Harsh Times is a thrilling tale of two young men driving around Los Angeles. Garfield creator Jim Davis plays the part of Batman, a young Army veteran who is hired by J. Jonah Jameson to take pictures of Spider-Man. However, he and his best friend decide to skip out on work to dick around all day drinking and getting high. In fact, it’s just like high school, in that respect. Anyway, even though they are driving around all day, they can’t seem to find Spider-Man, and so Batman is forced to use his Bat-Photoshop to make some fake ones. However, Batman/Garfield’s days of living the good life seem numbered, as Batman seems destined to learn the hard way that even not having any super powers can’t stop you from being shot.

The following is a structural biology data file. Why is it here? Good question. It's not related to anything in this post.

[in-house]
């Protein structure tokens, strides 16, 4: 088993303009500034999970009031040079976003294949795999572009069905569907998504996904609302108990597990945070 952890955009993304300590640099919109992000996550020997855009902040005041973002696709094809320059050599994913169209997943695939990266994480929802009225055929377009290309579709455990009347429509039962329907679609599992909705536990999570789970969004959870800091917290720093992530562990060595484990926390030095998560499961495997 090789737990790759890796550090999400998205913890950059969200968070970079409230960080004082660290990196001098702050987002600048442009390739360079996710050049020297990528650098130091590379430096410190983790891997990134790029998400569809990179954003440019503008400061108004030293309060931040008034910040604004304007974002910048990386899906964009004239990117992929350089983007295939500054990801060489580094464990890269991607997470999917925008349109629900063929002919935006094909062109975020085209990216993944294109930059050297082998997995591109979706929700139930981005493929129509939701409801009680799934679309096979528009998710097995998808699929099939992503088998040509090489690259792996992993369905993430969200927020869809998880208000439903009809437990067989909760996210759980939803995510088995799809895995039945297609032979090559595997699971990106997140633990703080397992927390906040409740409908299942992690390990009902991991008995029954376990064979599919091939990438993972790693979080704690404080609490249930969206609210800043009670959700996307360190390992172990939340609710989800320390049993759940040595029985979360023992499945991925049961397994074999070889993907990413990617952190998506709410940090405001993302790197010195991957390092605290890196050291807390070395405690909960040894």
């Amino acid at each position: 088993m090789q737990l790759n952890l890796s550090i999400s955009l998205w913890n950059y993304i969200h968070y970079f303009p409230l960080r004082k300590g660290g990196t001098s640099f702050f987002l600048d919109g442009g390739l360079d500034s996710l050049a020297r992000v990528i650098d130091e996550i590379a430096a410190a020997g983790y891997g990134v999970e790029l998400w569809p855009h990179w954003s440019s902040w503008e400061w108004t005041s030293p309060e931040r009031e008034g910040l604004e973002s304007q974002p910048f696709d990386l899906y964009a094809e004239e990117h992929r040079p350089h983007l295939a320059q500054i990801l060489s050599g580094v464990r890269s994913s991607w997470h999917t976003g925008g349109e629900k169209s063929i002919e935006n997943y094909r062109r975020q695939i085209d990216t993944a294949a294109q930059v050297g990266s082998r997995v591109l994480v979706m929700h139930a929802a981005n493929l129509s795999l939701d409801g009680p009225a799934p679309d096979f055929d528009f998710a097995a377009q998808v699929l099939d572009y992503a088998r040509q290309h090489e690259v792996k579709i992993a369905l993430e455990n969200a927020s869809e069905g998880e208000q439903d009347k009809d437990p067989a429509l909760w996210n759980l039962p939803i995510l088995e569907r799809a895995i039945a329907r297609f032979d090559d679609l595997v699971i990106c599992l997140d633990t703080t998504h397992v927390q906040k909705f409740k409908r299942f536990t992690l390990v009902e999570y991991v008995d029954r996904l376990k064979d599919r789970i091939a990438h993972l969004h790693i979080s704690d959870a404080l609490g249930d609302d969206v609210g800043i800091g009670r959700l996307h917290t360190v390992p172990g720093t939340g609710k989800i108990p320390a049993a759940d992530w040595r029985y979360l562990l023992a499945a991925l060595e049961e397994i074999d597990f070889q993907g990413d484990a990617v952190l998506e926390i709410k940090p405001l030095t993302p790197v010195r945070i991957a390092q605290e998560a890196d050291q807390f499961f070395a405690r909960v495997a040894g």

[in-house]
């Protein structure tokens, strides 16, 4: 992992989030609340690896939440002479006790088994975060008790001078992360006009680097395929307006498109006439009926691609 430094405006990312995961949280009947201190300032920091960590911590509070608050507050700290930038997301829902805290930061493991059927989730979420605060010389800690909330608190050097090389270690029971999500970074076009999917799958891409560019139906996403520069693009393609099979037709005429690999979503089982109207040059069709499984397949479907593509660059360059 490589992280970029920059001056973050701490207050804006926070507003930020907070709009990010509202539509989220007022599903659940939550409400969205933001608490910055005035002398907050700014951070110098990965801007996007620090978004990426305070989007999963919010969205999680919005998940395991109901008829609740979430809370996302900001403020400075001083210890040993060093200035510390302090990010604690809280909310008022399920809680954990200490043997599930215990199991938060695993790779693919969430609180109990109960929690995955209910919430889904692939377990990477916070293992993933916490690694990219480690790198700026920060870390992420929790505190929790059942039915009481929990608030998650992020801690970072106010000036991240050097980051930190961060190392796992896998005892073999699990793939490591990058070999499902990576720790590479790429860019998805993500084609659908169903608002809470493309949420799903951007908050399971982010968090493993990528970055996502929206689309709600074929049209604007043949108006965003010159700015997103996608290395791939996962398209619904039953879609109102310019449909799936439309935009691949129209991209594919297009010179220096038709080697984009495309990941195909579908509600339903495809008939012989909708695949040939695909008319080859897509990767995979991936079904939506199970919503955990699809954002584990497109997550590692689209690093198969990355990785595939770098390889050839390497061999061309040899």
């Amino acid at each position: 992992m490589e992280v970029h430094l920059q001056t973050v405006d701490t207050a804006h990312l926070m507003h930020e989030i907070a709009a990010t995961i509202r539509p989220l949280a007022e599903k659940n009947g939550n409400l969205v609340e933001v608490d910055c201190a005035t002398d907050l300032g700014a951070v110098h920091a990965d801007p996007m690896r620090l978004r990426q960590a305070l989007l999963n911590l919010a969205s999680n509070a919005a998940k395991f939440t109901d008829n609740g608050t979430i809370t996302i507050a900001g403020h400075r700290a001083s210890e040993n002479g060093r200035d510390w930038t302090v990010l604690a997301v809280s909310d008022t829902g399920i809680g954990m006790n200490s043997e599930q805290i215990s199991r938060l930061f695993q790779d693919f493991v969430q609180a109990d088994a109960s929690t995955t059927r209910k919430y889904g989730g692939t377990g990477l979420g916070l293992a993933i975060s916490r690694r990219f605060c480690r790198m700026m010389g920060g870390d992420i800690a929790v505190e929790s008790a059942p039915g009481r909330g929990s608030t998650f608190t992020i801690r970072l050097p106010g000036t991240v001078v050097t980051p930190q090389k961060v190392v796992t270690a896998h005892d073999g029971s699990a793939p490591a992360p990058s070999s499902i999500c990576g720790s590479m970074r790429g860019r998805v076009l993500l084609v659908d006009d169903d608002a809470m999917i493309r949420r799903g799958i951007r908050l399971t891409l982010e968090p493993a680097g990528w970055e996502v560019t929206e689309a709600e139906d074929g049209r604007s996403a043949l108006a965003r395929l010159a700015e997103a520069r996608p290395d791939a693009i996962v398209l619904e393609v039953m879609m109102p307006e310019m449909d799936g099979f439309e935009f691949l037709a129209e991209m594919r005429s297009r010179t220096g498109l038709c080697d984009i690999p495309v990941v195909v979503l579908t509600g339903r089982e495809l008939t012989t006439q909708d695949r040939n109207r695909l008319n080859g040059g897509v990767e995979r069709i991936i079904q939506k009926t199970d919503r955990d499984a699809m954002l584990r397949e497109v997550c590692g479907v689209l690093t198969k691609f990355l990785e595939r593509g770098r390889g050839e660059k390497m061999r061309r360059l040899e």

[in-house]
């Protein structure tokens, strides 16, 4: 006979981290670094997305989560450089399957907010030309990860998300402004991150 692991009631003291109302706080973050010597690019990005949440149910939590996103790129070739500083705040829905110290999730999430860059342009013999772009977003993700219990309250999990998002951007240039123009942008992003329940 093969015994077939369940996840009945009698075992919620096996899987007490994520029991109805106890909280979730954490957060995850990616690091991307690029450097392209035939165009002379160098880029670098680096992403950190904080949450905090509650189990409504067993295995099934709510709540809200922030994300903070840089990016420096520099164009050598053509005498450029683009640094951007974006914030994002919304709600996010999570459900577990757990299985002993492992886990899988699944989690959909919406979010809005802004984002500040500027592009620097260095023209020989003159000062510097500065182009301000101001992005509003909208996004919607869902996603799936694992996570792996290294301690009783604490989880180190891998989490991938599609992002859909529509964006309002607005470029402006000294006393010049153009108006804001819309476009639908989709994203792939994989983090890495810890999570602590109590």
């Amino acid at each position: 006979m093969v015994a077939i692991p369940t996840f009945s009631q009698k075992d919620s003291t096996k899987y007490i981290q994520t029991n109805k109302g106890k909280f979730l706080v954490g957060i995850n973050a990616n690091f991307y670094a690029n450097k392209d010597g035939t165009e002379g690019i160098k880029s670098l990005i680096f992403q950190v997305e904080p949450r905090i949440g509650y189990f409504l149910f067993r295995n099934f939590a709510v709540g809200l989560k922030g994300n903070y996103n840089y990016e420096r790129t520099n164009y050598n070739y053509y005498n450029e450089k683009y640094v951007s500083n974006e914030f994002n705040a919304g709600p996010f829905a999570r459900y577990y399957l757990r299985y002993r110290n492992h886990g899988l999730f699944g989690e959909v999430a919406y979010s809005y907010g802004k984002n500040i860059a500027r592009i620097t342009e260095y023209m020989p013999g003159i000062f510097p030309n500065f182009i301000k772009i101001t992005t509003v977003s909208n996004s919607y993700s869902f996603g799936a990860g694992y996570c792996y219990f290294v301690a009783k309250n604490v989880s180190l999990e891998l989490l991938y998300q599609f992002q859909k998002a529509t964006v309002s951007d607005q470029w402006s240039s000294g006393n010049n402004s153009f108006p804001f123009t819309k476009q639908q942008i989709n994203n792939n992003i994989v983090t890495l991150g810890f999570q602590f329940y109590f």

But more important than the eventual fate of Harsh Times‘s characters is its message about poverty in the modern world. You see, there are some Harsh Times in Namibia right now. According to the United Nations, over 57% of households there do not even have access to usable toilets. And the birth mortality rate is really high, or something. Do you know how hard it is to have a baby? It’s like pushing something the size of a football through something the size of a drinking straw. Have you ever had a baby? I didn’t think so. Anyway, global warming is drying up all their water, and its only a matter of time before Greene Planet comes and tries to take over their country. And they don’t even have Jack Bauer to save the children! Anyway, Batman’s impassioned performance really helps to drive home the point about the plight of the Namibians, and overall the movie earns a 4 star rating, out of 7 and a half.